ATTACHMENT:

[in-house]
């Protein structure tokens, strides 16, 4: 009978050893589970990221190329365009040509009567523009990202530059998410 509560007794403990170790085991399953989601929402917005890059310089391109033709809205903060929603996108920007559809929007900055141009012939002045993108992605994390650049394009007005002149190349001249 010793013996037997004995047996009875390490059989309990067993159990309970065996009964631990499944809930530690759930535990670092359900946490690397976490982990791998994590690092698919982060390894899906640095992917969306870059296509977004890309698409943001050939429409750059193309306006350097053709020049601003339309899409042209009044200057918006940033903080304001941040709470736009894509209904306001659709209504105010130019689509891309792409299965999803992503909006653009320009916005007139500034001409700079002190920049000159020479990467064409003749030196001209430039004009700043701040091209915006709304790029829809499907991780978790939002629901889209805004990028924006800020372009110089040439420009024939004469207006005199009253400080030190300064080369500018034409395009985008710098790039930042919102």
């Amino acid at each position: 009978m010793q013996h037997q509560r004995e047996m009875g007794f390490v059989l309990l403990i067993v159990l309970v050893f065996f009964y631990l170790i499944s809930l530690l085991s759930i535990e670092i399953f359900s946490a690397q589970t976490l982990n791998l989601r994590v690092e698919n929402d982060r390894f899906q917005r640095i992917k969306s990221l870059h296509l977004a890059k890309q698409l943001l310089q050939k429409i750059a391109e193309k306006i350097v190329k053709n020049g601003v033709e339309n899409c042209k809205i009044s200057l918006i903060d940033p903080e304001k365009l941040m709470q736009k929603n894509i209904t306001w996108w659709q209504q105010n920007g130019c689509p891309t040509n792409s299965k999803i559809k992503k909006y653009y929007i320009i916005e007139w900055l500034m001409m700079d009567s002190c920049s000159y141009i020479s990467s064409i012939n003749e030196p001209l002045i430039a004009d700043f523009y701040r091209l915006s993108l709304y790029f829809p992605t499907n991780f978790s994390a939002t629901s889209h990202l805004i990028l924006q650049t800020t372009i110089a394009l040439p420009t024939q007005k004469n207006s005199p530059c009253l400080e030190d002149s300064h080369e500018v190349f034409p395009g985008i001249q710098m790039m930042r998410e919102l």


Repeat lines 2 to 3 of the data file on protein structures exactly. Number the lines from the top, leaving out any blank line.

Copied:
């Protein structure tokens, strides 16, 4: 009978050893589970990221190329365009040509009567523009990202530059998410 509560007794403990170790085991399953989601929402917005890059310089391109033709809205903060929603996108920007559809929007900055141009012939002045993108992605994390650049394009007005002149190349001249 010793013996037997004995047996009875390490059989309990067993159990309970065996009964631990499944809930530690759930535990670092359900946490690397976490982990791998994590690092698919982060390894899906640095992917969306870059296509977004890309698409943001050939429409750059193309306006350097053709020049601003339309899409042209009044200057918006940033903080304001941040709470736009894509209904306001659709209504105010130019689509891309792409299965999803992503909006653009320009916005007139500034001409700079002190920049000159020479990467064409003749030196001209430039004009700043701040091209915006709304790029829809499907991780978790939002629901889209805004990028924006800020372009110089040439420009024939004469207006005199009253400080030190300064080369500018034409395009985008710098790039930042919102």
């Amino acid at each position: 009978m010793q013996h037997q509560r004995e047996m009875g007794f390490v059989l309990l403990i067993v159990l309970v050893f065996f009964y631990l170790i499944s809930l530690l085991s759930i535990e670092i399953f359900s946490a690397q589970t976490l982990n791998l989601r994590v690092e698919n929402d982060r390894f899906q917005r640095i992917k969306s990221l870059h296509l977004a890059k890309q698409l943001l310089q050939k429409i750059a391109e193309k306006i350097v190329k053709n020049g601003v033709e339309n899409c042209k809205i009044s200057l918006i903060d940033p903080e304001k365009l941040m709470q736009k929603n894509i209904t306001w996108w659709q209504q105010n920007g130019c689509p891309t040509n792409s299965k999803i559809k992503k909006y653009y929007i320009i916005e007139w900055l500034m001409m700079d009567s002190c920049s000159y141009i020479s990467s064409i012939n003749e030196p001209l002045i430039a004009d700043f523009y701040r091209l915006s993108l709304y790029f829809p992605t499907n991780f978790s994390a939002t629901s889209h990202l805004i990028l924006q650049t800020t372009i110089a394009l040439p420009t024939q007005k004469n207006s005199p530059c009253l400080e030190d002149s300064h080369e500018v190349f034409p395009g985008i001249q710098m790039m930042r998410e919102l």